Adopted us. Verse seven continues, saying, “ … we might become heirs according to the hope of eternal life.” With Jesus, God’s Son, we have become sons and daughters of God the King; the riches of inheritance belong to us. We don’t deserve this; we will never deserve it; we can never repay and we shouldn’t think we can. This is grace.
In my part of the country—south Mississippi—people talk about lagniappe. When we buy a dozen doughnuts and someone throws in a 13th, or hands my kids a free sample, that’s lagniappe—an undeserved blessing. When we marinate in the gospel—mulling our condition, God’s action, and the movements of His salvation—we see that it is lagniappe, blessing that’s far beyond what we deserve.
But there is more. This grace that moves toward us to regenerate, justify, and adopt us is the same grace that does something within us. God’s grace transforms us so that nothing about us remains the same.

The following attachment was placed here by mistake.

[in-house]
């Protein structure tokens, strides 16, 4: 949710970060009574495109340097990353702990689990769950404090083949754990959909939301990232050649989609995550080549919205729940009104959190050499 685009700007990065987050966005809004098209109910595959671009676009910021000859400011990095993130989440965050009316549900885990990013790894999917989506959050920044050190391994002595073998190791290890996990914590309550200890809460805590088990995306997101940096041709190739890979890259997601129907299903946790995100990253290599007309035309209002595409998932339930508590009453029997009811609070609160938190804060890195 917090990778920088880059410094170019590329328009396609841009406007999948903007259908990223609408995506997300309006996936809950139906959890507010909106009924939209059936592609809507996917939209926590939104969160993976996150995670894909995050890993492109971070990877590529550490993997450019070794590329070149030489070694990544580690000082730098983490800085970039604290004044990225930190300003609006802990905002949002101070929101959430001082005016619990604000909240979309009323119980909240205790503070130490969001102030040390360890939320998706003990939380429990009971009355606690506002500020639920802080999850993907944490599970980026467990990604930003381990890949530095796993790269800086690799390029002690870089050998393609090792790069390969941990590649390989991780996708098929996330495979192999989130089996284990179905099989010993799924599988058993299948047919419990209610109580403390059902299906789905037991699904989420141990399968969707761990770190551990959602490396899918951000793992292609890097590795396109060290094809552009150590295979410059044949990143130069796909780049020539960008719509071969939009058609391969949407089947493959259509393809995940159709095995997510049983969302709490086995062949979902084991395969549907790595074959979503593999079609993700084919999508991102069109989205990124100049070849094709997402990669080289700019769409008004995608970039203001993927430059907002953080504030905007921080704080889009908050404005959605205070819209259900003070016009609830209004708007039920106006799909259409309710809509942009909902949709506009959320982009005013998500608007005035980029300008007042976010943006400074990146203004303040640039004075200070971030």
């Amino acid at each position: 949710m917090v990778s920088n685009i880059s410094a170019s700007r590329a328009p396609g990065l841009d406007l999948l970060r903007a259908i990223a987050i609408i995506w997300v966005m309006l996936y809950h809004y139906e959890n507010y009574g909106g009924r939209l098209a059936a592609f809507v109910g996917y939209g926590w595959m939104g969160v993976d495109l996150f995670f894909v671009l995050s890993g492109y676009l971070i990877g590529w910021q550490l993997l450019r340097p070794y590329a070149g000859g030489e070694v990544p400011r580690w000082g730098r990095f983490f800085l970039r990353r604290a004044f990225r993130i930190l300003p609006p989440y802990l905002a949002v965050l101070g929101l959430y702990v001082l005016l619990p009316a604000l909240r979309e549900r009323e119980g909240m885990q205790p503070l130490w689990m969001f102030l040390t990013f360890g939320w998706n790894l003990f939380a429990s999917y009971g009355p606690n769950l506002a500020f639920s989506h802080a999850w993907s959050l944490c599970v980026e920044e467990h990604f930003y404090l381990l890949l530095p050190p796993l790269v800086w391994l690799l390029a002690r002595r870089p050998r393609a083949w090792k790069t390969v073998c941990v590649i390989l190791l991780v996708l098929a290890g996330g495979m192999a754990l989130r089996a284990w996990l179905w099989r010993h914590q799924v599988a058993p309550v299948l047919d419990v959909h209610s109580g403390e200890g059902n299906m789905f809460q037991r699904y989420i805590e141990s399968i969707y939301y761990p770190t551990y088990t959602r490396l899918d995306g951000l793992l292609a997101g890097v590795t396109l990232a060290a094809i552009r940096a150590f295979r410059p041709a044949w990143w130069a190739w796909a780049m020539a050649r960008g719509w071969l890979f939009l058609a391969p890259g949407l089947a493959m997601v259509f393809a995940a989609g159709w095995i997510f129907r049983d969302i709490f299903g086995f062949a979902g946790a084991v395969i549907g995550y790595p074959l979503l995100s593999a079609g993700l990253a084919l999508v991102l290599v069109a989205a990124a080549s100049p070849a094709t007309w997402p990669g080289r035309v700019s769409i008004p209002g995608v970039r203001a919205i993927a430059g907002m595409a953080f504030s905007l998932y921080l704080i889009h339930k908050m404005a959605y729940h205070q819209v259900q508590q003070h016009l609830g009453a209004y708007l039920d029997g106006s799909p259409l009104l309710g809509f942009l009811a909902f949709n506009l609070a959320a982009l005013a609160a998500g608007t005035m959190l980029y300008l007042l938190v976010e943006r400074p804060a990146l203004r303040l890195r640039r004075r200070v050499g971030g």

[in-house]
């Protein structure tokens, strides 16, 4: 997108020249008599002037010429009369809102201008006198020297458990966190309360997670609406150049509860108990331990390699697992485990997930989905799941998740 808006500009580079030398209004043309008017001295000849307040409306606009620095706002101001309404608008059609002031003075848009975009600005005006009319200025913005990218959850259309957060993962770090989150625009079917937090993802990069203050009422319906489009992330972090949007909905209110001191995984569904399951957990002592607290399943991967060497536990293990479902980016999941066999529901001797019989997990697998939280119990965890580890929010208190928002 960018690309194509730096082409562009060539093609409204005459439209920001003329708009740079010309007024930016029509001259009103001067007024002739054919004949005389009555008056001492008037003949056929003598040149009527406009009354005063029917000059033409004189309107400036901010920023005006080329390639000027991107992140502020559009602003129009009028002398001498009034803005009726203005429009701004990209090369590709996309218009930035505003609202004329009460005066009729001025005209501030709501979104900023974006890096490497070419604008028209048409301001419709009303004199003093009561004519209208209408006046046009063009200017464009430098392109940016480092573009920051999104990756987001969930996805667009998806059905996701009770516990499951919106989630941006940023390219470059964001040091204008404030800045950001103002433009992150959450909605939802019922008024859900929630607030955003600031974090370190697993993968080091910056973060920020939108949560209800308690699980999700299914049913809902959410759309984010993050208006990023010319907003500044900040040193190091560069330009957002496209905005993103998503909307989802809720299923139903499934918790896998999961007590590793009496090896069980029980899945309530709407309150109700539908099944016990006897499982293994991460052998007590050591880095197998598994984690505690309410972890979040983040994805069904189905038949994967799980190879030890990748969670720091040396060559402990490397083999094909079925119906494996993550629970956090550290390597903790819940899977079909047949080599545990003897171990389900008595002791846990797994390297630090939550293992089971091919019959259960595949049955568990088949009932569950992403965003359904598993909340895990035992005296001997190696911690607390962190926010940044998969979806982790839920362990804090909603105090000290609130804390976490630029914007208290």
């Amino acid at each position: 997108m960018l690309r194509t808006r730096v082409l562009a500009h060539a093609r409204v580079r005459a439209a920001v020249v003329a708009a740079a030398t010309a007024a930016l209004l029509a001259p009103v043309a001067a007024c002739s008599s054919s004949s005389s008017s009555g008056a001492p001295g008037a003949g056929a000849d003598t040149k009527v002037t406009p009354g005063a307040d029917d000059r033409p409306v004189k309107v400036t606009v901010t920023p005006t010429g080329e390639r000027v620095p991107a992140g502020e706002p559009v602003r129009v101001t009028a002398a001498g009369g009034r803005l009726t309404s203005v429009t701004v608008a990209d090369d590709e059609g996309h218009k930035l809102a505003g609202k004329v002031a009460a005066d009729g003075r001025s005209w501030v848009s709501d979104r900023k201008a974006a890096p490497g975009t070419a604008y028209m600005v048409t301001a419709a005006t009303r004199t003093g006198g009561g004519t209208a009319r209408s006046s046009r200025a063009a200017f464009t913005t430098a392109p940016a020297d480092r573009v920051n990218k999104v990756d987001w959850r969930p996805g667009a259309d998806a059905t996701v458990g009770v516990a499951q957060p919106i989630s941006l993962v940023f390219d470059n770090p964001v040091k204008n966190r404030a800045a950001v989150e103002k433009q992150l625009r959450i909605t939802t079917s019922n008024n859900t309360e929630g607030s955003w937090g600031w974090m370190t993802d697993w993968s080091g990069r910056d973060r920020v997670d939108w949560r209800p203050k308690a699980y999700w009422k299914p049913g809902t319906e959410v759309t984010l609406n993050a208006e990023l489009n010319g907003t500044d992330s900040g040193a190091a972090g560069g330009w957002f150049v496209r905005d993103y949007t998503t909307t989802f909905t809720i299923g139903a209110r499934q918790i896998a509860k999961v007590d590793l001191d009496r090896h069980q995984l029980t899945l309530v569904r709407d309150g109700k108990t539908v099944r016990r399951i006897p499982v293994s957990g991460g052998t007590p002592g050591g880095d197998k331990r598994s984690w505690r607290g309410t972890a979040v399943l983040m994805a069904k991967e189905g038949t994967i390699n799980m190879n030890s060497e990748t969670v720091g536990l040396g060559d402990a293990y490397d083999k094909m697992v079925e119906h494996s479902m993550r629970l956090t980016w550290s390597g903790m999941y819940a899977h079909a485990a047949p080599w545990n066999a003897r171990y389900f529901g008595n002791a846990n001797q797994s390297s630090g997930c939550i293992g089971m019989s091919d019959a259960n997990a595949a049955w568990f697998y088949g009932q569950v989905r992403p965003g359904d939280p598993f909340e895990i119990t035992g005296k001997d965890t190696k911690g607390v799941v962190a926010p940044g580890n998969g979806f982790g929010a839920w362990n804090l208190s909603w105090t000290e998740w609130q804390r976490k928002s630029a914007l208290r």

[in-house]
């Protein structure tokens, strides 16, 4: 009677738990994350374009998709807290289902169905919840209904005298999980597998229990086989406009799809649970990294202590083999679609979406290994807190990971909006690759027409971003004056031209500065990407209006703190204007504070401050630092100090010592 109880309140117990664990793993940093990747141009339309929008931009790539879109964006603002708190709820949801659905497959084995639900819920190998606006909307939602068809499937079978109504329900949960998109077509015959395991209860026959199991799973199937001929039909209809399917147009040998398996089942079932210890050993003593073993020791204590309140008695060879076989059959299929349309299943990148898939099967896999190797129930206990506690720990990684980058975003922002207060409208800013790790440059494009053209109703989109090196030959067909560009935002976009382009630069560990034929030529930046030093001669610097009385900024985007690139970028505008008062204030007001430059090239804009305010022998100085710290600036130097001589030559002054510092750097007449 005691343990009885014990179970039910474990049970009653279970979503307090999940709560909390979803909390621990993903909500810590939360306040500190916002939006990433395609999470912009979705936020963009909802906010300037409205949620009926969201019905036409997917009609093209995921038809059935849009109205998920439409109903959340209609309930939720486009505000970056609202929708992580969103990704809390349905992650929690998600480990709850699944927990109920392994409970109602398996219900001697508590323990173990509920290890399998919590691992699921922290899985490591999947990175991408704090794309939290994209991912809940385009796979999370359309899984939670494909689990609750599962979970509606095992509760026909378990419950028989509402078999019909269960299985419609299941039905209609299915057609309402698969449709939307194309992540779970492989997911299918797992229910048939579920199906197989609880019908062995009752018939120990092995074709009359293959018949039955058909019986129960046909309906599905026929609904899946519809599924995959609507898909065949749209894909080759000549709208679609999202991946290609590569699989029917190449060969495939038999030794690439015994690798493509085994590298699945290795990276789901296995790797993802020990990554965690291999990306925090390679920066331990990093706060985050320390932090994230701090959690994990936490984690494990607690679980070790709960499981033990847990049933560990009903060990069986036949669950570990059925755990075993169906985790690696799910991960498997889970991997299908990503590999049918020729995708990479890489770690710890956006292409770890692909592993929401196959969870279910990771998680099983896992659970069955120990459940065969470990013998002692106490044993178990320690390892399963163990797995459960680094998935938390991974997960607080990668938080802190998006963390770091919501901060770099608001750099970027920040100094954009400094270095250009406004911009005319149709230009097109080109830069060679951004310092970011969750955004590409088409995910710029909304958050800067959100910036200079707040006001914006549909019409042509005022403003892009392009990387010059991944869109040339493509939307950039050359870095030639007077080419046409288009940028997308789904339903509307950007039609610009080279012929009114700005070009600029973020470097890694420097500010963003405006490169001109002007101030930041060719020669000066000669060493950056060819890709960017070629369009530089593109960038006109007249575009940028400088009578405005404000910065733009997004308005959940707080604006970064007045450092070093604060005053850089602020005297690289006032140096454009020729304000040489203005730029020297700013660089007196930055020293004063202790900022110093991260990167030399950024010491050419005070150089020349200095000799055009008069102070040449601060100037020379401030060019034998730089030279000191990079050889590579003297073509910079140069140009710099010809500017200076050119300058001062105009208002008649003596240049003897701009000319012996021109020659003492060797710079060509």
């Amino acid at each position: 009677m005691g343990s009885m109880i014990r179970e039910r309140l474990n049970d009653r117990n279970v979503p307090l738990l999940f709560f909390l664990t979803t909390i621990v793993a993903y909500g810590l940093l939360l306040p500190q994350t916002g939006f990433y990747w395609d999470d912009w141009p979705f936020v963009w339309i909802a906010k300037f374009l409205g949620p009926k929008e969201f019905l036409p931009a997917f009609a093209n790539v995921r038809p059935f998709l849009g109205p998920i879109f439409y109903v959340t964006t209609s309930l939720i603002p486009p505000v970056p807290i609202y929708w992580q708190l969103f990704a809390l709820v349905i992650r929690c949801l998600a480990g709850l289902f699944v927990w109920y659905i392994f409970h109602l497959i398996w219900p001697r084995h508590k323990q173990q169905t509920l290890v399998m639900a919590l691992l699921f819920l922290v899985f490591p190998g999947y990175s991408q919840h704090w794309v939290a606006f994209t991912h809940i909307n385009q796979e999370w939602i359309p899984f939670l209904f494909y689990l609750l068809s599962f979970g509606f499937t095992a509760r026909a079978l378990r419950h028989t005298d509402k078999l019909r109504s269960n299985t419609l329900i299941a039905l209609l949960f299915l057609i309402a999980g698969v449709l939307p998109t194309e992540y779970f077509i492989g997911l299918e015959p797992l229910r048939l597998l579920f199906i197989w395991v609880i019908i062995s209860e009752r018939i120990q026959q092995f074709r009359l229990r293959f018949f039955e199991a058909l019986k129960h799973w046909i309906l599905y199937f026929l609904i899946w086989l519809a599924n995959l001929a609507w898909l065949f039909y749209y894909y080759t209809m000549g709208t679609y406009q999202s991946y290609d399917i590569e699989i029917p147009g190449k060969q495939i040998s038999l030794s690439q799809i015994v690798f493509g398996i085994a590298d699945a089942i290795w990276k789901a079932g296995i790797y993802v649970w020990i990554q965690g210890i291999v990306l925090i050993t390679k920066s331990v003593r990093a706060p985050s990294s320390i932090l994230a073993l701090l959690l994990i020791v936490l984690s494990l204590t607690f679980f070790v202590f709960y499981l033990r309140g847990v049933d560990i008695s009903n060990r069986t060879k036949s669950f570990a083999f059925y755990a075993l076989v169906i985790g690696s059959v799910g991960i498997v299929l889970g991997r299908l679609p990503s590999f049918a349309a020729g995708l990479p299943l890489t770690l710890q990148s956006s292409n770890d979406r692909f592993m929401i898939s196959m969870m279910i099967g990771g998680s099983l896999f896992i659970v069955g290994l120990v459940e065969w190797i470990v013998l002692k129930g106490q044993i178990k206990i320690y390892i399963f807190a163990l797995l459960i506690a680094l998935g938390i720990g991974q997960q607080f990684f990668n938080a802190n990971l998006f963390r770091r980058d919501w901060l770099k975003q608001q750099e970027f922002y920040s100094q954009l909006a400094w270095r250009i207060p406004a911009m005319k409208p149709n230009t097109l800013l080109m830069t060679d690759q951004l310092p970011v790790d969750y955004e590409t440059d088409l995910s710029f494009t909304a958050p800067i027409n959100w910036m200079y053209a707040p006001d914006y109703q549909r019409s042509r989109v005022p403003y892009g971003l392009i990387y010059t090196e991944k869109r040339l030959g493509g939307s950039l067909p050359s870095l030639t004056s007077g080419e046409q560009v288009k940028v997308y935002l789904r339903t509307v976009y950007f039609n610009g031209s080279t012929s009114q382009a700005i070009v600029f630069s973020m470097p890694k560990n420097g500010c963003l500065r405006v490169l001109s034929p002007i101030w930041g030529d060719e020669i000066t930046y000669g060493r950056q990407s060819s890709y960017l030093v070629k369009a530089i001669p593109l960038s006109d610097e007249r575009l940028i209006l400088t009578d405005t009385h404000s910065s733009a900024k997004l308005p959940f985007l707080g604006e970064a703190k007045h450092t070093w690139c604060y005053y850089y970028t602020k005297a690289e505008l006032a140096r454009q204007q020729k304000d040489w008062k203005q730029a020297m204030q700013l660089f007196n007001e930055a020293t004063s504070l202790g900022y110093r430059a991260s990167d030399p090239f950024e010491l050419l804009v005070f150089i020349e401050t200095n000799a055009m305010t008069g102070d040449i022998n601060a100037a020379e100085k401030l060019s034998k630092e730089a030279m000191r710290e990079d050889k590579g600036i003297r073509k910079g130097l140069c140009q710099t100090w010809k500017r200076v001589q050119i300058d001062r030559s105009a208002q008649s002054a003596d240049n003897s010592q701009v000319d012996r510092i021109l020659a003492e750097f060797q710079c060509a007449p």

What Grace Does
Grace actually does something in us so that we act differently in three spheres: within our households, within our hearts, and toward people.
Within the Family: Community
That’s what Paul talks about in Titus 2:1-10, a household in which the generations relate well toward God and toward one another. Older men are models of piety. Older women are “reverent in behavior” (2:3). Both the older men and especially the older women model and teach the virtues of the gospel to younger women and men. In turn, the younger generations listen well to the olders and reflect their “self-controlled” lives (2:2,5,6).
Even Titus serves as a model of this within the larger household called church. He too is to be a model of good works; he too is to live out the gospel so that those who oppose it are “put to shame.” Thus, grace transforms households with the result that “in everything they may adorn the doctrine of God our Savior” (2:10).
Of course, the real question is whether, in fact, our families, churches, and denomination actually adorn this doctrine by the way we act toward one another. Too often, outsiders question what grace actually does when they see how we divide against one another generationally—pitting Boomers versus Gen Xers versus Millennials, over everything from worship style to leadership style to mission priority.
Paul tells us that those who have learned what grace is will see it reflected in their communities—a patient listening and learning between olders and youngers that reflects the patient grace of God our Savior.
Within Our Hearts: Purity